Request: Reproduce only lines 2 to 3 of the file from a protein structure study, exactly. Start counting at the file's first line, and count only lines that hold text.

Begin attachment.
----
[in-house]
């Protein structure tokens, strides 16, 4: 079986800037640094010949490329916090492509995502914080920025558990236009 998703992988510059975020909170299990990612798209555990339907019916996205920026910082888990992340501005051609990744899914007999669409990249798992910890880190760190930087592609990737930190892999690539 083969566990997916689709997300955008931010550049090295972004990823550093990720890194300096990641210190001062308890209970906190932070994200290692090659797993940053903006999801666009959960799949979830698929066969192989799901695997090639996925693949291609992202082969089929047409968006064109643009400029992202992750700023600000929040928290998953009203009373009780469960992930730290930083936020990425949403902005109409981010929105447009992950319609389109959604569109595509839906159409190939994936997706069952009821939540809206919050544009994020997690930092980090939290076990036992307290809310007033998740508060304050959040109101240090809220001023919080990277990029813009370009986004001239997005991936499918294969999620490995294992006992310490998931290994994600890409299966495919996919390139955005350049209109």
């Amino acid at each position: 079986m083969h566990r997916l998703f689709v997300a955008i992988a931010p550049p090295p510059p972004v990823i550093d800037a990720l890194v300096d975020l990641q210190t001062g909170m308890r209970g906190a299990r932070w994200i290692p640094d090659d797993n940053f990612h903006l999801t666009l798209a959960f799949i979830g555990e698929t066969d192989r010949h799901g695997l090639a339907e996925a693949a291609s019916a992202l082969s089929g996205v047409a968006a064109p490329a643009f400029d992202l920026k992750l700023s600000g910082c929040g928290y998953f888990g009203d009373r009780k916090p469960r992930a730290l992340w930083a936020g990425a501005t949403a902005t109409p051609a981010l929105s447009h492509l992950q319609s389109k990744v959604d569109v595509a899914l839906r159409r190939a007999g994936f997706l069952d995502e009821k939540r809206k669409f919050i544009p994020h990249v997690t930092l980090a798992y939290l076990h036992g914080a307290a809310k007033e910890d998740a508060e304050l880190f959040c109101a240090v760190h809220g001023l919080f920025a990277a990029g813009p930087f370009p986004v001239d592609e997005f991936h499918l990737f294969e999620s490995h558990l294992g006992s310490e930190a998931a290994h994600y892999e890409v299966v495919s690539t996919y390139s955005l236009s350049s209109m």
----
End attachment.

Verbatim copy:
């Protein structure tokens, strides 16, 4: 079986800037640094010949490329916090492509995502914080920025558990236009 998703992988510059975020909170299990990612798209555990339907019916996205920026910082888990992340501005051609990744899914007999669409990249798992910890880190760190930087592609990737930190892999690539 083969566990997916689709997300955008931010550049090295972004990823550093990720890194300096990641210190001062308890209970906190932070994200290692090659797993940053903006999801666009959960799949979830698929066969192989799901695997090639996925693949291609992202082969089929047409968006064109643009400029992202992750700023600000929040928290998953009203009373009780469960992930730290930083936020990425949403902005109409981010929105447009992950319609389109959604569109595509839906159409190939994936997706069952009821939540809206919050544009994020997690930092980090939290076990036992307290809310007033998740508060304050959040109101240090809220001023919080990277990029813009370009986004001239997005991936499918294969999620490995294992006992310490998931290994994600890409299966495919996919390139955005350049209109």
């Amino acid at each position: 079986m083969h566990r997916l998703f689709v997300a955008i992988a931010p550049p090295p510059p972004v990823i550093d800037a990720l890194v300096d975020l990641q210190t001062g909170m308890r209970g906190a299990r932070w994200i290692p640094d090659d797993n940053f990612h903006l999801t666009l798209a959960f799949i979830g555990e698929t066969d192989r010949h799901g695997l090639a339907e996925a693949a291609s019916a992202l082969s089929g996205v047409a968006a064109p490329a643009f400029d992202l920026k992750l700023s600000g910082c929040g928290y998953f888990g009203d009373r009780k916090p469960r992930a730290l992340w930083a936020g990425a501005t949403a902005t109409p051609a981010l929105s447009h492509l992950q319609s389109k990744v959604d569109v595509a899914l839906r159409r190939a007999g994936f997706l069952d995502e009821k939540r809206k669409f919050i544009p994020h990249v997690t930092l980090a798992y939290l076990h036992g914080a307290a809310k007033e910890d998740a508060e304050l880190f959040c109101a240090v760190h809220g001023l919080f920025a990277a990029g813009p930087f370009p986004v001239d592609e997005f991936h499918l990737f294969e999620s490995h558990l294992g006992s310490e930190a998931a290994h994600y892999e890409v299966v495919s690539t996919y390139s955005l236009s350049s209109m």